Senate candidate Q/A: Scott McAdams (D)

October 15, 2010 

Candidate's name: Scott McAdams

Party: Democrat

Date of birth: Oct. 10, 1970

Occupation: Director of Sitka Community Schools

Current employer (with starting date): Sitka Community Schools

Employment history (please include starting and ending months and years):

Teacher, Riverdale Unified School District, California, May 2000-June 2001

Program coordinator, Big Brothers Big Sisters of Sitka, fall 2001-fall 2002

Supervisor of museum protection and visitor services, Sheldon Jackson Museum, employed by the state Division of Archives and Museums, fall 2002-fall 2009

Director, Sitka Community Schools, fall 2009-present

Previous public offices held (include dates):

Mayor of city and borough of Sitka, 2008-October 2010

Member of Sitka School Board, 2002-2008

Previous unsuccessful runs for office (include dates):

Post-secondary education (please includes dates and degrees):

Bachelor's in secondary education, Sheldon Jackson College

Military service (starting and ending dates, last rank, specialty):

Spouse's name: Romee McAdams

Children: Kaity, Chloe and Gavin

In what states have you lived for at least six months? In what countries?

Alaska, California, Washington, North Dakota

Web site:


1. Why are you running for office? (Up to 100 words)

I'm running for office to send Alaska values to Washington. Alaska needs a senator that will fight for the important federal investment to continue developing our young state, someone who will keep our promises to seniors and believes in the promise of our children. I will work to bring our natural resources to market and put Alaskans to work. I will never let Washington's partisan politics get in the way of Alaska communities' needs. We must leave our children with a stronger, more prosperous state.

2. If elected, what are the three most important things you want to accomplish during your first/next term? (Please be specific.)

In no particular order:

I will work to finally open the natural resources that have been locked up in ANWR by political wrangling and use the federal revenues to create a Renewable Energy Permanent Fund for America.

I will make sure that No Child Left Behind is truly reformed to remove the unfunded federal mandates and national testing standards that weaken our schools.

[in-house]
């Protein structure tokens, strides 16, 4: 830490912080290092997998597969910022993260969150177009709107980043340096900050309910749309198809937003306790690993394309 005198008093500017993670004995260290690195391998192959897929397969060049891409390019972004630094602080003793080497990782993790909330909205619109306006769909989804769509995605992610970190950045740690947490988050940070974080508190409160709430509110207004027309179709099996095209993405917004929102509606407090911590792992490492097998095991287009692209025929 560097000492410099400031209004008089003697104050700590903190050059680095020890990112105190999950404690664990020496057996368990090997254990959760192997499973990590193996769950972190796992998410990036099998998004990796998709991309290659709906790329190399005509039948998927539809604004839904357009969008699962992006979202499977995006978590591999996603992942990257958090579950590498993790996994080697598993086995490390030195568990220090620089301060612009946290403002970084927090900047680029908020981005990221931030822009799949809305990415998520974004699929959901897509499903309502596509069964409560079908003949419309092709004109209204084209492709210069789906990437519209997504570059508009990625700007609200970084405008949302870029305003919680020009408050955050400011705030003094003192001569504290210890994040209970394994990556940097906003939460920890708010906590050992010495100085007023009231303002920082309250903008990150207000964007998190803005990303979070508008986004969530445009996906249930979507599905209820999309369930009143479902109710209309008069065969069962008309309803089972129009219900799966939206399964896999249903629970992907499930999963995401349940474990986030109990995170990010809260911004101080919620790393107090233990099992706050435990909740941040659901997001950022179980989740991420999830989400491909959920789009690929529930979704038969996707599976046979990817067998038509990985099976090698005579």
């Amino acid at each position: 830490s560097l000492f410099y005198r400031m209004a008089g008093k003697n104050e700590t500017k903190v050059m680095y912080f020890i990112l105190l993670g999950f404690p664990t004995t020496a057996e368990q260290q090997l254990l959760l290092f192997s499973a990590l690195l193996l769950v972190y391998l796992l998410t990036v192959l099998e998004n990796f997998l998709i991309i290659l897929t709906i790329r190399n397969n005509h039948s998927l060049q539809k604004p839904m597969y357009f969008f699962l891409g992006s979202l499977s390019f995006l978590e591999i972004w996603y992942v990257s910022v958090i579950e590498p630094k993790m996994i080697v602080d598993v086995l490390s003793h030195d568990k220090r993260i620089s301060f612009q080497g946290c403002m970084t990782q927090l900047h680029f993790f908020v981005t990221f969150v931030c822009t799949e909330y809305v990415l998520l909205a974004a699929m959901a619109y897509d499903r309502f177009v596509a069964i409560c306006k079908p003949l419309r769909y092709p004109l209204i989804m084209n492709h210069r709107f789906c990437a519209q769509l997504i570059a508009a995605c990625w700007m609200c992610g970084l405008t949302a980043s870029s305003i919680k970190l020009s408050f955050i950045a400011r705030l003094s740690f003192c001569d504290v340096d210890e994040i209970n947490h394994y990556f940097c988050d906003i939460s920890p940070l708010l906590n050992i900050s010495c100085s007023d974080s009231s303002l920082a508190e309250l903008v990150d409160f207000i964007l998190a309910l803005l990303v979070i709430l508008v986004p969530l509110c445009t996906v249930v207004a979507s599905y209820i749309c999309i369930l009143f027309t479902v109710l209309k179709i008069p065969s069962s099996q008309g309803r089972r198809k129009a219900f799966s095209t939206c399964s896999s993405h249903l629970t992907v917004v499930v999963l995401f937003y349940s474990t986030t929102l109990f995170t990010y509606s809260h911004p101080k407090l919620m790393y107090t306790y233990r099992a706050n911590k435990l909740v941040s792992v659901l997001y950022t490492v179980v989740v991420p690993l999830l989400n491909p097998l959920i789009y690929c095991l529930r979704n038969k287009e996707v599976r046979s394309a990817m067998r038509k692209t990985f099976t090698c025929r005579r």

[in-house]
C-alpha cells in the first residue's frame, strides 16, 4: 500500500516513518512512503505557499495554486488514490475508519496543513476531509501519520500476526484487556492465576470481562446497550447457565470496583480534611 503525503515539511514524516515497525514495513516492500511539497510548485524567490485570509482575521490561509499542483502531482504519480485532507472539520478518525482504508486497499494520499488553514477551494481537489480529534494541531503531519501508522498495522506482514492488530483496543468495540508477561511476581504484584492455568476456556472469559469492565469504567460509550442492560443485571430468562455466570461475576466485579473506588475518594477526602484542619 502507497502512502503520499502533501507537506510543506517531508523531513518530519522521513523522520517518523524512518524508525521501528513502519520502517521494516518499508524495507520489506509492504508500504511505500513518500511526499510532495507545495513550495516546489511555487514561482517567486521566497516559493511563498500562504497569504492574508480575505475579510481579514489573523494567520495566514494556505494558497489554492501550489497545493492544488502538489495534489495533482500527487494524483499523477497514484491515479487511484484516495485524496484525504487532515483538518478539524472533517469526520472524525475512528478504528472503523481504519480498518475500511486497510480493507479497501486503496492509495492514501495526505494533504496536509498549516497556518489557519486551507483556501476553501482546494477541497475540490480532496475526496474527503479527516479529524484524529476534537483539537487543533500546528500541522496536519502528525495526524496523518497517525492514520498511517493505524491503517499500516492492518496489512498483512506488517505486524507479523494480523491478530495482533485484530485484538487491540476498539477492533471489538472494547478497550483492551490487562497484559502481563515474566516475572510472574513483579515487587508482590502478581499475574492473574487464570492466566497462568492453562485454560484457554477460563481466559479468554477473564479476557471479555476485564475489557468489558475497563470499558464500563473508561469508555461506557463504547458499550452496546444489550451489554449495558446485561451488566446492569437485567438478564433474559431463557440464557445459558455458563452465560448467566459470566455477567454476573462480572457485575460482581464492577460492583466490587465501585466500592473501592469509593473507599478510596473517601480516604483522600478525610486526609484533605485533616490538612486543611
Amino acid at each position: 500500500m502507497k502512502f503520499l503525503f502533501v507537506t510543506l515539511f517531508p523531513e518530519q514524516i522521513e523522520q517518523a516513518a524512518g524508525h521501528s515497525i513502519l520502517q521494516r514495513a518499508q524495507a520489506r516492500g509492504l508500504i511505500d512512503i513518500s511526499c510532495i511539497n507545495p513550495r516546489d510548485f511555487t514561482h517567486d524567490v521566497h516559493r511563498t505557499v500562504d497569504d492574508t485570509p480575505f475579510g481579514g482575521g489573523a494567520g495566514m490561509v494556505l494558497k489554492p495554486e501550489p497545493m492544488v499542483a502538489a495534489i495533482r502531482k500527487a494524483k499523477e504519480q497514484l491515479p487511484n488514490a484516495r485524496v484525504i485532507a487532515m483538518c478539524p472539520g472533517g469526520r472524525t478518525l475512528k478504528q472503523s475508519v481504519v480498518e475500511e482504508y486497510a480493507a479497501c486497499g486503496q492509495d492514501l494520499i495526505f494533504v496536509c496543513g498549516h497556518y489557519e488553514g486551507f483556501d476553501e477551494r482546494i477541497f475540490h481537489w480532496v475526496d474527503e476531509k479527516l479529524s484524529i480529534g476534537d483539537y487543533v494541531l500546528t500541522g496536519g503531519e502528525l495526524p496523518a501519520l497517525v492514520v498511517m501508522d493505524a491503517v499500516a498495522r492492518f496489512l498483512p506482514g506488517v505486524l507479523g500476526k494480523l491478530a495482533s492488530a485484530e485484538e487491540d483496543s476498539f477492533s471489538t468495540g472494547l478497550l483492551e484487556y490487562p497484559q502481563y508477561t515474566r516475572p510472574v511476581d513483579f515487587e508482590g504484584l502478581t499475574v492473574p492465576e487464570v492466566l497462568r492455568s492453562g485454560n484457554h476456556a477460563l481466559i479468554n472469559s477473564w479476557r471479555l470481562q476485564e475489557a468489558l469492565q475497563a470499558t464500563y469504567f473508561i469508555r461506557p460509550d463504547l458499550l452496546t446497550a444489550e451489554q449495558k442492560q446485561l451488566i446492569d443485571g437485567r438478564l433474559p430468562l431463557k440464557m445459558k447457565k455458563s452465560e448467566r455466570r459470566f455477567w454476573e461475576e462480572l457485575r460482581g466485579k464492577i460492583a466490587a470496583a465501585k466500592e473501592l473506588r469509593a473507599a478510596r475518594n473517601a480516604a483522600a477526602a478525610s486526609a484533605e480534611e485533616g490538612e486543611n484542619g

I will fight to finally get Alaska a fair share of offshore oil and gas revenues like Louisiana gets.

3. What specific changes, if any, will you propose or support for the Social Security system?

I will battle any attempt to weaken or eliminate the Social Security through privatization, benefit reductions, increases in the retirement age, or other methods. I have proposed lifting the artificial tax cap that benefits the wealthy and results in millionaires paying the same exact amount in Social Security tax as workers on the North Slope who make $106,000. This will extend solvency out into the foreseeable future.

4. The Bush-era tax cuts are set to expire on Dec. 31. Which comes closest to your position:

• Congress should extend the tax cuts only for the middle class, not for the top 2 percent, that is, households earning $250,000 or more.

• Congress should extend the tax cuts for everyone, including the top 2 percent, that is, households earning $250,000 or more.

• Congress should not extend any of the ax cuts.

• Other (explain).

Congress should extend the tax cuts for everyone but millionaires. It is important, especially in times of fiscal crisis like now, that everyone pays his or her fair share of the cost of government. The tax cuts we have provided the very, very rich are unsustainable and must be rolled back to the levels of the prosperous 1990s to put our fiscal house back in order. Extending the tax cuts for the middle is a critical step to spurring economic growth and creating new jobs.

5. Should the U.S. tax code be simplified? Is it fair? What would you describe as its single worst flaw?

The tax code is a total mess that even many tax lawyers can't fully understand. It's hard to imagine how a code filled with so many loopholes, write-offs, and gimmicks can be an efficient means for fairly collecting revenue. The tax code must be simplified so that those with ample wealth do not have unfair tax advantages compared to the average American who cannot afford expensive accountants. Such loopholes are its worst flaw.

6. Do you support congressional term limits? What limit would you propose?

I do not support congressional term limits. I have faith that the American and Alaskan people have the intelligence and wisdom to select leaders that best serve their interests over the long run. I also do not support repealing the 17th amendment out of this same belief that Alaska voters must decide who to send to the U.S. Senate.

7. Do you support the current U.S. strategy in Afghanistan? What should the future United States role in Afghanistan be?